Climate and Air Quality Impact of Using Ammonia as an Alternative Shipping Fuel

This is a Preprint and has not been peer reviewed. This is version 1 of this Preprint.

Add a Comment

You must log in to post a comment.


There are no comments or no comments have been made public for this article.


Download Preprint


Anthony Y. H. Wong, Noelle Eckley Selin , Sebastian David Eastham, Christine Mounaïm-Rouselle, Yiqi Zhang, Florian Allroggen


As carbon-free fuel, ammonia has been proposed as an alternative fuel to facilitate maritime decarbonization. Deployment of ammonia-powered ships is proposed as soon as 2024. However, emissions of NOx, NH3 and N2O resulting from ammonia combustion could cause impacts on air quality and climate. In this study, we assess whether and under what conditions switching to ammonia fuel might affect climate and air quality. We use a bottom–up approach combining ammonia engine experiment results and ship track data to estimate global tailpipe NOx, NH3 and N2O emissions from ammonia-powered ships with two possible engine technologies (NH3–H2 vs pure NH3 combustion) under three emission regulation scenarios (with corresponding assumptions in emission control technologies). We then use the GEOS–Chem High Performance global chemical transport model to simulate the air quality impacts of switching to ammonia-powered ships. We find that the tailpipe N2O emissions from ammonia-powered ships have climate impacts equivalent to 5.8% of current shipping CO2 emissions. Globally, switching to NH3–H2 engines avoids 33,100 (18900 to 47300, 95% confidence interval) mortalities annually, while the unburnt NH3 emissions (82.0 Tg NH3 yr-1) from pure NH3 engines could lead to 595,100 additional mortalities annually under current legislation. Requiring NH3 scrubbing within current Emission Control Areas leads to smaller improvements in public health outcomes (38,000 avoided mortalities for NH3–H2 and 554,200 additional mortalities for pure NH3 annually, respectively), while extending both Tier III NOx standard and NH3 scrubbing requirements globally leads to larger improvement in public health outcomes associated with a switch to ammonia-powered ships (79,100 and 21,100 avoided mortalities for NH3–H2 and pure NH3 annually, respectively). Our findings suggest that while switching to ammonia fuel would reduce tailpipe greenhouse gas emissions from shipping, stringent ammonia emission control is required to mitigate the potential adverse effects on air quality.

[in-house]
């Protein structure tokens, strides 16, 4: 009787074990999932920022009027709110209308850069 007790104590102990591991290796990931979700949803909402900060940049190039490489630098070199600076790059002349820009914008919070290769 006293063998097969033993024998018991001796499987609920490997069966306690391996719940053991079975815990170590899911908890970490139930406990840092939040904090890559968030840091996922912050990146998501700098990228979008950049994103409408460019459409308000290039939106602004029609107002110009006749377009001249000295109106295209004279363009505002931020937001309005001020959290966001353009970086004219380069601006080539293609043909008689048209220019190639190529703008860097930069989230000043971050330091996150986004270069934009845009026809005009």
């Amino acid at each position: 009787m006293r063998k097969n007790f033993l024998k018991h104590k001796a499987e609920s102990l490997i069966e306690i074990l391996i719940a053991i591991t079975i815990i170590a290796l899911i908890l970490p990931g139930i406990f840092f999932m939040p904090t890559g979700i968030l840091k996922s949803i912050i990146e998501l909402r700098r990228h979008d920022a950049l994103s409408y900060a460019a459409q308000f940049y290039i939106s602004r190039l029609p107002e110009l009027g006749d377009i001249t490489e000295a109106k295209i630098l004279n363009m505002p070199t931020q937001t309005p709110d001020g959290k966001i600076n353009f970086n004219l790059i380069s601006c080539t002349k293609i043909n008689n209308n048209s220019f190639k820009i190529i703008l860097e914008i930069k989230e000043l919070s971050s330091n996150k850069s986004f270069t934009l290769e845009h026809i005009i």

Atmospheric Sciences, Oil, Gas, and Energy


ammonia, shipping, decarbonization, air quality


Published: 2024-02-07 20:58

Last Updated: 2024-02-08 04:58


CC-BY Attribution-NonCommercial 4.0 International

Additional Metadata

Data Availability (Reason not available):
Data will be shared after completion of peer review process